Although oral fexinidazole was found to be both a convenient and cost-effective treatment for patients with stage II gambiense human African trypanosomiasis (g-HAT), it may be associated with an increased mortality and relapse rate compared with other g-HAT treatments. These findings were published in the Cochrane Database of Systematic Reviews.

Investigators conducted a review of randomized controlled trials that enrolled adults and children with stage II g-HAT. A diagnosis of stage II g-hat was defined as having a leukocyte count greater than 5 cells/mcL with or without trypanosomes on cerebrospinal fluid (CSF) analysis, as well as evidence of trypanosomal infection. The investigators sought to compare the effects of oral fexinidazole with nifurtimox-eflornithine combination therapy (NECT) for the treatment of stage II g-HAT. Studies of adults and children who relapsed after g-HAT treatment were also included in the review.

The primary outcomes were all-cause mortality and g-HAT relapse up to 24 months. The secondary outcome was treatment failure up to 24 months.


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There was 1 randomized controlled trial (RCT) that met the inclusion criteria.  The RCT comprised 394 patients aged 15 years and older with stage II g-HAT. Patients were randomly assigned in a 2:1 fashion to receive either oral fexinidazole or NECT for 10 days. The trial was conducted at 10 sites in the Democratic Republic of the Congo and the Central African Republic.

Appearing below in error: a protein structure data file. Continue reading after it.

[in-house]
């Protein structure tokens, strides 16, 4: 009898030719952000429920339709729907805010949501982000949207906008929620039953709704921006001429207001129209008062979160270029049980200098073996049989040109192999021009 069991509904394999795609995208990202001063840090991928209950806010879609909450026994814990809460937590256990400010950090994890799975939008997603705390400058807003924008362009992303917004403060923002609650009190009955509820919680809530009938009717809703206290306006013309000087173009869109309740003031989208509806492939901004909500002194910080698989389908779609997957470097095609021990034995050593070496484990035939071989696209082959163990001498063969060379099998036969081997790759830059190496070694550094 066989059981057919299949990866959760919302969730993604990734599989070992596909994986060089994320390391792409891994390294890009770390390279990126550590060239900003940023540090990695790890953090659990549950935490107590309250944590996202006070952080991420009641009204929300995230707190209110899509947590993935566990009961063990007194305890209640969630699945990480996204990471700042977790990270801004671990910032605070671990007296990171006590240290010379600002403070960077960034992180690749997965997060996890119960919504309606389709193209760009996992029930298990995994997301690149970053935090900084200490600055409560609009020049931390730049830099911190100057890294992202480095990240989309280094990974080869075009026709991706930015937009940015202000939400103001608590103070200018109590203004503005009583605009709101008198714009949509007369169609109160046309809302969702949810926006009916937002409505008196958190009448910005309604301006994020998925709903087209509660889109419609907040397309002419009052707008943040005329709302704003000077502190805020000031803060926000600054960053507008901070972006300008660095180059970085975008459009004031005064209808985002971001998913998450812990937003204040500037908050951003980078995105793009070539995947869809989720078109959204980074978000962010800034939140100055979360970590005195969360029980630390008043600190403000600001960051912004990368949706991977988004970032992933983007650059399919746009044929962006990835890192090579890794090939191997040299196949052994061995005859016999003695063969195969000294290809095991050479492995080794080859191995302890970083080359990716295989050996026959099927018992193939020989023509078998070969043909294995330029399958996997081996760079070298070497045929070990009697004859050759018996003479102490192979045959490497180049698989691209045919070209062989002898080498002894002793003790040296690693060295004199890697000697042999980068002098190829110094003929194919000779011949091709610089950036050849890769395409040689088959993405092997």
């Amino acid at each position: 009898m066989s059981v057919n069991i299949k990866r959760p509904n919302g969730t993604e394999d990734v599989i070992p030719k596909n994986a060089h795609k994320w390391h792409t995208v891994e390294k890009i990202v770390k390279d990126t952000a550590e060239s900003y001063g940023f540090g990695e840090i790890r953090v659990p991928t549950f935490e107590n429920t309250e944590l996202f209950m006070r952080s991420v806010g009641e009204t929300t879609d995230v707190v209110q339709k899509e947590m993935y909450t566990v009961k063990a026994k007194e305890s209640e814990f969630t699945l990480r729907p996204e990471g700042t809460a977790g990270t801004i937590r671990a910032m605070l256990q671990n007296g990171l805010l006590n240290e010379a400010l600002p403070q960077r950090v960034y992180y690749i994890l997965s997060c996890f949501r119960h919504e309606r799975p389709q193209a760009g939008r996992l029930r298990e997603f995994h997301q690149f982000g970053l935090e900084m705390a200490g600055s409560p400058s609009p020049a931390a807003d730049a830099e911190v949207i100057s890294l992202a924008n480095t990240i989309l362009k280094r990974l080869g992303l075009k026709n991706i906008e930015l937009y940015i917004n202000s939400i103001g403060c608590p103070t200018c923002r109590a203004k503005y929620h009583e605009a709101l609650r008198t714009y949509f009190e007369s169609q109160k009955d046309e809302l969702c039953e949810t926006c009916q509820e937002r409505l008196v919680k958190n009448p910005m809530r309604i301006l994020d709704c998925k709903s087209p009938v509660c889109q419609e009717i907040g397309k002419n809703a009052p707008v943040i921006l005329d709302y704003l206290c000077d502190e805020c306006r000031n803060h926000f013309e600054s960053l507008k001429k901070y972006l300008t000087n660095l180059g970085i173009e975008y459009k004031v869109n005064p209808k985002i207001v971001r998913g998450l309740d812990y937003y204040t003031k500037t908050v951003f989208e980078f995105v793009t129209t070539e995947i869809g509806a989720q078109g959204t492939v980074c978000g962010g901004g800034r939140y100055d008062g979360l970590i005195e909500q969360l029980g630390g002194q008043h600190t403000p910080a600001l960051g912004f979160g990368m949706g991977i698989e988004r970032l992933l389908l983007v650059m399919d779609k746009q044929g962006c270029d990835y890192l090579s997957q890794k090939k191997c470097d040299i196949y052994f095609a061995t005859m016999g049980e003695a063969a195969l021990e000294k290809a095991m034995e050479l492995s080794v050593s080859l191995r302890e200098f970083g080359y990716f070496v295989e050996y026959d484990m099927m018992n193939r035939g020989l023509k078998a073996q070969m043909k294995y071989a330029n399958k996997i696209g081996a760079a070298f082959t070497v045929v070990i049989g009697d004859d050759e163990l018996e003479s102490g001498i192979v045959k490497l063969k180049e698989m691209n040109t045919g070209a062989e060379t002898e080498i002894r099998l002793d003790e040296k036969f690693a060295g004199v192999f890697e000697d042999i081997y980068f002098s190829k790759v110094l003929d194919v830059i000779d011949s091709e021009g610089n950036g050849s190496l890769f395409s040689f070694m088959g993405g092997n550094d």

Among a total of 394 patients included in the trial, 264 received oral fexinidazole and 130 received NECT. During treatment, there were 2 deaths among patients in the oral fexinidazole group vs none among those in the NECT group (risk difference [RD], 0.01; 95% CI, -0.01 to 0.02). At 24 months’ follow-up, there were 9 and 2 deaths among patients in the oral fexinidazole and NECT groups, respectively (RR, 2.22; 95% CI, 0.49-10.11). Of note, none of the 11 deaths were considered related to treatment; however, causes of death were not reported.

After a 24-month follow-up, oral fexinidazole was associated with an increased risk for g-HAT relapse compared with NECT, with 14 relapses among patients in the fexinidazole vs none in the NECT group (RD, 0.05; 95% CI, 0.02-0.08).

Of note, treatment failure at 24 months occurred among 27 and 3 patients in the oral  fexinidazole and NECT treatment groups, respectively (RR, 4.43; 95% CI, 1.37-14.34).

The investigators noted that adverse events at 24-months’ follow-up were common among included patients, with 247 and 121 adverse events reported among those in the oral fexinidazole and NECT groups, respectively.

This review was limited by the fact that only 1 study met the inclusion criteria, In addition, the overall certainty of the evidence ranged from very low to moderate.

According to the investigators, “fexinidazole has the advantages expected of an oral treatment [for patients with stage II g-HAT], such as removal of the need for infusions and systematic hospitalization, as well as [decreased] costs.”

Reference

Lutje V, Probyn K, Seixas J, Bergman H, Villanueva G. Chemotherapy for second-stage human African trypanosomiasis: drugs in use. Cochrane Database Syst Rev. Published online December 9, 2021. doi:10.1002/14651858.CD015374